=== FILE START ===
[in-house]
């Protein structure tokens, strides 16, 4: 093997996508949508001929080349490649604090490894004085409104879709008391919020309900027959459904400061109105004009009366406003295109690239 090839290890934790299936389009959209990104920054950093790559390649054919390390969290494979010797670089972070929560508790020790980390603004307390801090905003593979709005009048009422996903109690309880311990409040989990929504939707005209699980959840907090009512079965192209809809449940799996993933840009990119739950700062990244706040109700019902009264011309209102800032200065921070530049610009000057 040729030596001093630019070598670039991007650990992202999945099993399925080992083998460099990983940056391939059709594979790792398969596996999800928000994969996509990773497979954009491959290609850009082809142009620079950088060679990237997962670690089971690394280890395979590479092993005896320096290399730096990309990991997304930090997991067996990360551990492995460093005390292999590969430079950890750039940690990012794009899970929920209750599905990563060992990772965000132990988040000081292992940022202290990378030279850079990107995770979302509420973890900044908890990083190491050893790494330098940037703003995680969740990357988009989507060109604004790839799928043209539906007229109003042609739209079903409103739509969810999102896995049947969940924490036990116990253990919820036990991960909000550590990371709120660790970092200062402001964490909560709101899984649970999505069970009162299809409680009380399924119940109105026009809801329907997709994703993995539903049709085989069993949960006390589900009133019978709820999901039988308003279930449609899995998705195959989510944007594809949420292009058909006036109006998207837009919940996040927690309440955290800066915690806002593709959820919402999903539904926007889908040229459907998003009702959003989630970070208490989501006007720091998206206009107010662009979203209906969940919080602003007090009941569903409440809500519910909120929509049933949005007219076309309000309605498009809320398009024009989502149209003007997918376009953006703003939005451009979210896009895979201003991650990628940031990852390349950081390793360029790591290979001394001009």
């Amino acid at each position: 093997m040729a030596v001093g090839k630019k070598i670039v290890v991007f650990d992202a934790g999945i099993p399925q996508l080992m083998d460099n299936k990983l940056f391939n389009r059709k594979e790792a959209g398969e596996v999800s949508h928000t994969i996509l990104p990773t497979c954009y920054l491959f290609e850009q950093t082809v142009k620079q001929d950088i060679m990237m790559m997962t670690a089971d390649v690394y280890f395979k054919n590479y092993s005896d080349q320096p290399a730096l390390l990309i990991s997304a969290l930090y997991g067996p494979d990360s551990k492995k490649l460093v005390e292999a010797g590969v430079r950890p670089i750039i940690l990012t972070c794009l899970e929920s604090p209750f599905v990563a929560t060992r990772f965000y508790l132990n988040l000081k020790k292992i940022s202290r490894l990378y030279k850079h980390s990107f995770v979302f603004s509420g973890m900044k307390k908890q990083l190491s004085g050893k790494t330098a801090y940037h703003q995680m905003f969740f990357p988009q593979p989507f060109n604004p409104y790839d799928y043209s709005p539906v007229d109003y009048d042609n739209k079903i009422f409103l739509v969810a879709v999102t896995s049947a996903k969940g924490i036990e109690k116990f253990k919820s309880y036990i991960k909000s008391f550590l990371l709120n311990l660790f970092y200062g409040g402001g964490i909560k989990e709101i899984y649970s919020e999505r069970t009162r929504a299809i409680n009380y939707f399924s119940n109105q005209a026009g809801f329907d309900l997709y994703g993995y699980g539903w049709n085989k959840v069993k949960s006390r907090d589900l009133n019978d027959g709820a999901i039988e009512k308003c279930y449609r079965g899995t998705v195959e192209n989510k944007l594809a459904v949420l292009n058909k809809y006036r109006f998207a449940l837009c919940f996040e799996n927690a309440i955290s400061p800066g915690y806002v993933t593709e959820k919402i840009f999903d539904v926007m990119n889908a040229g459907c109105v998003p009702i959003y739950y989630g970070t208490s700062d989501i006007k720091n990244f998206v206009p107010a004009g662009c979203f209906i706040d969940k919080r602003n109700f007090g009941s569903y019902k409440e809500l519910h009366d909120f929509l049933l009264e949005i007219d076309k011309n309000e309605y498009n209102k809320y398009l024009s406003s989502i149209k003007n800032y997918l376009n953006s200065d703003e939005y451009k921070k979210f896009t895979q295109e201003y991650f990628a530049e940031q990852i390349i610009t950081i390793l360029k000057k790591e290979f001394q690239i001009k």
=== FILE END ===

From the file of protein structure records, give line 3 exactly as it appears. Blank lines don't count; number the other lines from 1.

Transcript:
């Amino acid at each position: 093997m040729a030596v001093g090839k630019k070598i670039v290890v991007f650990d992202a934790g999945i099993p399925q996508l080992m083998d460099n299936k990983l940056f391939n389009r059709k594979e790792a959209g398969e596996v999800s949508h928000t994969i996509l990104p990773t497979c954009y920054l491959f290609e850009q950093t082809v142009k620079q001929d950088i060679m990237m790559m997962t670690a089971d390649v690394y280890f395979k054919n590479y092993s005896d080349q320096p290399a730096l390390l990309i990991s997304a969290l930090y997991g067996p494979d990360s551990k492995k490649l460093v005390e292999a010797g590969v430079r950890p670089i750039i940690l990012t972070c794009l899970e929920s604090p209750f599905v990563a929560t060992r990772f965000y508790l132990n988040l000081k020790k292992i940022s202290r490894l990378y030279k850079h980390s990107f995770v979302f603004s509420g973890m900044k307390k908890q990083l190491s004085g050893k790494t330098a801090y940037h703003q995680m905003f969740f990357p988009q593979p989507f060109n604004p409104y790839d799928y043209s709005p539906v007229d109003y009048d042609n739209k079903i009422f409103l739509v969810a879709v999102t896995s049947a996903k969940g924490i036990e109690k116990f253990k919820s309880y036990i991960k909000s008391f550590l990371l709120n311990l660790f970092y200062g409040g402001g964490i909560k989990e709101i899984y649970s919020e999505r069970t009162r929504a299809i409680n009380y939707f399924s119940n109105q005209a026009g809801f329907d309900l997709y994703g993995y699980g539903w049709n085989k959840v069993k949960s006390r907090d589900l009133n019978d027959g709820a999901i039988e009512k308003c279930y449609r079965g899995t998705v195959e192209n989510k944007l594809a459904v949420l292009n058909k809809y006036r109006f998207a449940l837009c919940f996040e799996n927690a309440i955290s400061p800066g915690y806002v993933t593709e959820k919402i840009f999903d539904v926007m990119n889908a040229g459907c109105v998003p009702i959003y739950y989630g970070t208490s700062d989501i006007k720091n990244f998206v206009p107010a004009g662009c979203f209906i706040d969940k919080r602003n109700f007090g009941s569903y019902k409440e809500l519910h009366d909120f929509l049933l009264e949005i007219d076309k011309n309000e309605y498009n209102k809320y398009l024009s406003s989502i149209k003007n800032y997918l376009n953006s200065d703003e939005y451009k921070k979210f896009t895979q295109e201003y991650f990628a530049e940031q990852i390349i610009t950081i390793l360029k000057k790591e290979f001394q690239i001009k």